Timed exclusives are a bit of a modern oddity for video game companies. Choosing between making a title a traditional exclusive vs. keeping a full-fledged third party title has, for a long time, pigeonholed companies into only two options. But, what if there was a third? Timed exclusives now provide a new route that video game companies can take besides the two traditional options that existed before in regards to exclusivity. The rewards for the company, however, are not so obvious.
I am sure many other gamers don’t care for the practice of timed exclusives, but it is still important to know why they exist and how companies benefit from these newer exclusivity deals.
Exclusives are a necessary evil in the gaming market. While gamers may hate the practice of exclusives, it provides several benefits to the company that is creating them. The biggest of these benefits is that an exclusive title differentiates one’s platform from another. What’s one of the biggest differences between a Nintendo console and another? Nintendo games. You won’t see Nintendo titles on the Xbox One or the PlayStation 4, and because of that, it differentiates Nintendo’s consoles from the others. It’s the only place to play Nintendo games, giving Nintendo’s console a unique offering in comparison to other consoles. That differentiation is needed when it comes to consoles, especially when they are similar such as the Xbox One and PlayStation 4.
There are also ancillary benefits that exclusives enable in comparison to the third party titles. As Jim Sterling from the Jimquisition succinctly illustrates, exclusives can enable a model for console developers that allows them to create games that are not inherently profitable, but because they sell consoles, are still profitable for companies to create. Even further, there exist tertiary benefits to exclusives such as building brand quality and awareness, especially in relation to franchises.
If companies gain so much from traditional exclusives, why go the other route? Why just go for promotional rights or for timed exclusives? Well, like everything in business, it comes down to cost.
The Belated Raider of Tombs
Microsoft has become the largest offender when it comes to timed exclusives. With titles such as Dead Rising 4, Plants vs. Zombies: Garden Warfare, and a litany of indie games making the Xbox One the home of timed exclusives. However, the most well known timed exclusive is reserved for one title, Rise of the Tomb Raider. Fans were arguably upset at the decision, a title that was exclusively a PlayStation franchise for the majority of its life was now to be on the Xbox One for an entire year before gracing the PlayStation 4. Looking back, this was obviously a poor decision on Microsoft’s part (the next title is not a timed exclusive but Microsoft appears to have some minor level of promotional rights), but the reasoning and hopes behind these decisions are still valid in concept.
The goal of timed exclusives is similar to a traditional exclusive, just with less of a guarantee. As mentioned before, the goal of an exclusive is to provide consumers a reason to purchase a console, timed exclusives are hoping for the exact same outcome. While traditional exclusives do this by keeping a game locked to a single platform, timed exclusives hope to do the same but through association. Take Rise of the Tomb Raider, regardless of its aftermath, the entire first year of its existence it was associated with the Xbox One. When you thought Rise of the Tomb Raider, the Xbox One was the console that came to mind. The hope on Microsoft’s part, was to translate this association into sales; while the Xbox One version sold around 1.5 million copies, the PlayStation 4 version would ultimately outsell it with 1.8 million copies sold.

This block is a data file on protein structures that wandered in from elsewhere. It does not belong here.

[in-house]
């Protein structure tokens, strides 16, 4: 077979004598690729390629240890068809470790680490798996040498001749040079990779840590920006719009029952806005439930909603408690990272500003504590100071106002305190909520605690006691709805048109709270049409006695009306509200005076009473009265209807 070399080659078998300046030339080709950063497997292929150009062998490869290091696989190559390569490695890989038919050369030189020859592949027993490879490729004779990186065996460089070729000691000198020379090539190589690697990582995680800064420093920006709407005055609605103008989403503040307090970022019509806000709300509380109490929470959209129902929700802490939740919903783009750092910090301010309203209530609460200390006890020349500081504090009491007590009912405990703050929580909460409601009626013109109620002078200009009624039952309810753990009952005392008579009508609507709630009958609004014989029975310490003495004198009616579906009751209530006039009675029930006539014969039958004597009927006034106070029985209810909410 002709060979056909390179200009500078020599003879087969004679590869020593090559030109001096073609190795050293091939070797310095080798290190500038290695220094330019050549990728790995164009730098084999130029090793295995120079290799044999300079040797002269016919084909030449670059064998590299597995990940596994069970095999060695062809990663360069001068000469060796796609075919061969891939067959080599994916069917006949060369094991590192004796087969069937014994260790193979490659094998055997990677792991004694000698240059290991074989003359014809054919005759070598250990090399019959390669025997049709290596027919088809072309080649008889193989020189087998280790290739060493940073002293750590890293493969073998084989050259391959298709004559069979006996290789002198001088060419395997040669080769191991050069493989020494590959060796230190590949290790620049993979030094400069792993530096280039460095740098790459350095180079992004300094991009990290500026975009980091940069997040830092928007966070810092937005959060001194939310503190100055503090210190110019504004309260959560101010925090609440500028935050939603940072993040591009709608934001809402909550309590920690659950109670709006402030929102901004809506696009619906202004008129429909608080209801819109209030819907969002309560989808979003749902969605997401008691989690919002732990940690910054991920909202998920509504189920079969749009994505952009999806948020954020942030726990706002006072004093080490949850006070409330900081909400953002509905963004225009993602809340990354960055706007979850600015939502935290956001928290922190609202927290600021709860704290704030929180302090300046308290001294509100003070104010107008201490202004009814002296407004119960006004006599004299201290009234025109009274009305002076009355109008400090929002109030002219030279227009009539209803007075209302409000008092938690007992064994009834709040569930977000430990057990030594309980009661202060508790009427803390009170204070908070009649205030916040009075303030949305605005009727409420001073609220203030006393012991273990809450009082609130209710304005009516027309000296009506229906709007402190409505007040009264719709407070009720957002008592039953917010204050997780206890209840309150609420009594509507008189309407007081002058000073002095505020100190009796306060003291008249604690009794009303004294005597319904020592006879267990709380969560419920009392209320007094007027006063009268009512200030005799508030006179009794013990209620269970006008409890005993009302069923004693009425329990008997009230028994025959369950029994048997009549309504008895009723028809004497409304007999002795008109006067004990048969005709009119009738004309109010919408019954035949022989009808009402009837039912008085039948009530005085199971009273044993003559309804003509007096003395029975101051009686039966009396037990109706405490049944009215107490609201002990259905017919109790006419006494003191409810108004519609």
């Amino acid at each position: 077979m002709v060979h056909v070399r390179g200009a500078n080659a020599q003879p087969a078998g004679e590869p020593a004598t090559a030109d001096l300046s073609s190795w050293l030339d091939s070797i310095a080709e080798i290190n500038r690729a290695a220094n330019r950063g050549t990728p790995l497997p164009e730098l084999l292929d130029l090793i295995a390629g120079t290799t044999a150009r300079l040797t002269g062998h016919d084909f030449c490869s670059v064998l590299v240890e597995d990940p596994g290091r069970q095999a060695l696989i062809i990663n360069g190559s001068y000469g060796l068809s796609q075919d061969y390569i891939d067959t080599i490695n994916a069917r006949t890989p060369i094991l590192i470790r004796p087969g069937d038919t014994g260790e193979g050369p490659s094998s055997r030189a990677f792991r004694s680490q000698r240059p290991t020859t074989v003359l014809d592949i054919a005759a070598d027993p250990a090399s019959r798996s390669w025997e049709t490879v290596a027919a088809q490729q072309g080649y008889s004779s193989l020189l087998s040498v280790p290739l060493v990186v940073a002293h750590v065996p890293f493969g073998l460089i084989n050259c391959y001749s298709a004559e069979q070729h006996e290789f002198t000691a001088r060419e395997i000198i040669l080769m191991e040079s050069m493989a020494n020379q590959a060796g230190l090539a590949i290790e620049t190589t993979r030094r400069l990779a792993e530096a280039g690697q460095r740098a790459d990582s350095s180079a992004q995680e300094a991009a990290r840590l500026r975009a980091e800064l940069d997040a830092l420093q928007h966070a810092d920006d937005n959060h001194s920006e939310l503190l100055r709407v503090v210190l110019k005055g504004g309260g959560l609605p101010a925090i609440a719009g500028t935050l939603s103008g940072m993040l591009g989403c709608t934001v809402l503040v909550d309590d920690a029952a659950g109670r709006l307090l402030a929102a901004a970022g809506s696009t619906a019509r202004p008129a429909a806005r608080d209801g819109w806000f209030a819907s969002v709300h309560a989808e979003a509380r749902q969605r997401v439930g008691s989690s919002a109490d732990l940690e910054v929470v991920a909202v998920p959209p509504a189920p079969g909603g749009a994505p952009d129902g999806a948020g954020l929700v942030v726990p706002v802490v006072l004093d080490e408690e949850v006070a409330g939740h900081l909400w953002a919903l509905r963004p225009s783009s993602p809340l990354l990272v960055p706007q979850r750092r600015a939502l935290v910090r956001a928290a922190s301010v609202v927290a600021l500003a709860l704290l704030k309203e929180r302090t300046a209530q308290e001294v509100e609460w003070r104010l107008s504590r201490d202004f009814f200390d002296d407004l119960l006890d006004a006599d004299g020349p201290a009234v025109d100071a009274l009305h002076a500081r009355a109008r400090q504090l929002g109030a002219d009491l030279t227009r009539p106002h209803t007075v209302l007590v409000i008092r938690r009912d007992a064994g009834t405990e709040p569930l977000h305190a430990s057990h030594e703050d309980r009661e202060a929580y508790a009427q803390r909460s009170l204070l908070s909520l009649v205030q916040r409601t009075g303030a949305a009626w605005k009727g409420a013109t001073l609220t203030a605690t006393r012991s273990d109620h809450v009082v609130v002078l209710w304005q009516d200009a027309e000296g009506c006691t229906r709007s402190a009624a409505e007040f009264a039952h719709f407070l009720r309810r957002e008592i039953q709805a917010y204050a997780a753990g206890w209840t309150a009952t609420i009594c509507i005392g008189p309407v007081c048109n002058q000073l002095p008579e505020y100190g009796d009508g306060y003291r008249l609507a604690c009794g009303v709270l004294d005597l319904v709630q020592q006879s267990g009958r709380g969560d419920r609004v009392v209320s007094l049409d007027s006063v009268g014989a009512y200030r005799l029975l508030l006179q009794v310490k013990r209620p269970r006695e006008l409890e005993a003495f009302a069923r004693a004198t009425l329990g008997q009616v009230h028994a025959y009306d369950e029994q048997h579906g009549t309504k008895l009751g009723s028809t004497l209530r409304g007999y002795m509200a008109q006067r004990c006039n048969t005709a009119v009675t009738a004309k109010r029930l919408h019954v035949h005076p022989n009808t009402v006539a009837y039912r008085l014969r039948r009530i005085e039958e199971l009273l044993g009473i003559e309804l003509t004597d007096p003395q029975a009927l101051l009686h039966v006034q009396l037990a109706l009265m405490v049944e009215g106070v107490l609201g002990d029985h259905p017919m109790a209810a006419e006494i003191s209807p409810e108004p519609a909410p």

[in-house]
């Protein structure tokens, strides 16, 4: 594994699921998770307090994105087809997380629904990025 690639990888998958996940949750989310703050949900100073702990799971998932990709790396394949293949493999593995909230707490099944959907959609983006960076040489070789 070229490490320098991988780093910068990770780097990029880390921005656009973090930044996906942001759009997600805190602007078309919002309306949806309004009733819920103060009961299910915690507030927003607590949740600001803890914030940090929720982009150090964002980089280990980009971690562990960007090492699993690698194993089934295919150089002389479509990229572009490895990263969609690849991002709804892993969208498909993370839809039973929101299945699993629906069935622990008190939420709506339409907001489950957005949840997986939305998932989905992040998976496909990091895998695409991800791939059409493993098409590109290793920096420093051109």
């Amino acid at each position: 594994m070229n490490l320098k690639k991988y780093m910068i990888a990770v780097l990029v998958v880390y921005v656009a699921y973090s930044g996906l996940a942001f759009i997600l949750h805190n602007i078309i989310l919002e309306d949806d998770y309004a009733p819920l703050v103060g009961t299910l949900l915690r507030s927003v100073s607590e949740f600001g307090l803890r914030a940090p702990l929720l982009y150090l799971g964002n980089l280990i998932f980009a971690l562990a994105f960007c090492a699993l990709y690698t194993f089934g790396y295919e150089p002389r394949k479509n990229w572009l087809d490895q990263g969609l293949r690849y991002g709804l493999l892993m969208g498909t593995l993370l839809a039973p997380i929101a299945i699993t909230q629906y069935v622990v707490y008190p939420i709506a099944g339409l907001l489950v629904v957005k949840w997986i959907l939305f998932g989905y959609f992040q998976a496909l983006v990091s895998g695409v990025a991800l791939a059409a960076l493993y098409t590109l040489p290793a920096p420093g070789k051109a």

Microsoft’s gambit failed. It attempted to associate the Tomb Raider brand with the Xbox One brand, but unfortunately for Microsoft, a timed exclusive wasn’t enough to do that. On the other hand, Plants vs. Zombies Garden Warfare, a timed exclusive, benefited Microsoft with both the Xbox 360 and Xbox One versions outselling the PlayStation 3 and PlayStation 4. In this case, Microsoft was successful in associating the Garden Warfare brand with the Xbox brand.
Microsoft isn’t the only one to find success in the timed exclusive model. Sony has most notably found success in having timed exclusive rights to Crash Bandicoot N’sane Trilogy. Nintendo has found timed exclusives as a valuable business strategy, most notably in indie titles such as Shovel Knight or Steamworld Dig; in both cases, the developers of these games have seen their most success on Nintendo platforms. While not every timed exclusive is built around the premise of a company buying those rights, the benefits are all the same, regardless if it is achieved.
Timed exclusives represent additional avenues companies can take to associate a game or a franchise with themselves. Sometimes they pay off, other times they don’t. But when they do, companies look to associate a game and its franchise with a specific console for a potentially long time at a fraction of the cost. It is why we associate Shovel Knight with Nintendo, the latest Crash Bandicoot with PlayStation, and Plants vs Zombies Garden Warfare with Xbox without any of those titles being true exclusives. So when the next game of those franchises releases, what console are you going to associate it with? It’s going to be the one that made its name on those consoles.
Taking that small association, and turning it into more console sales.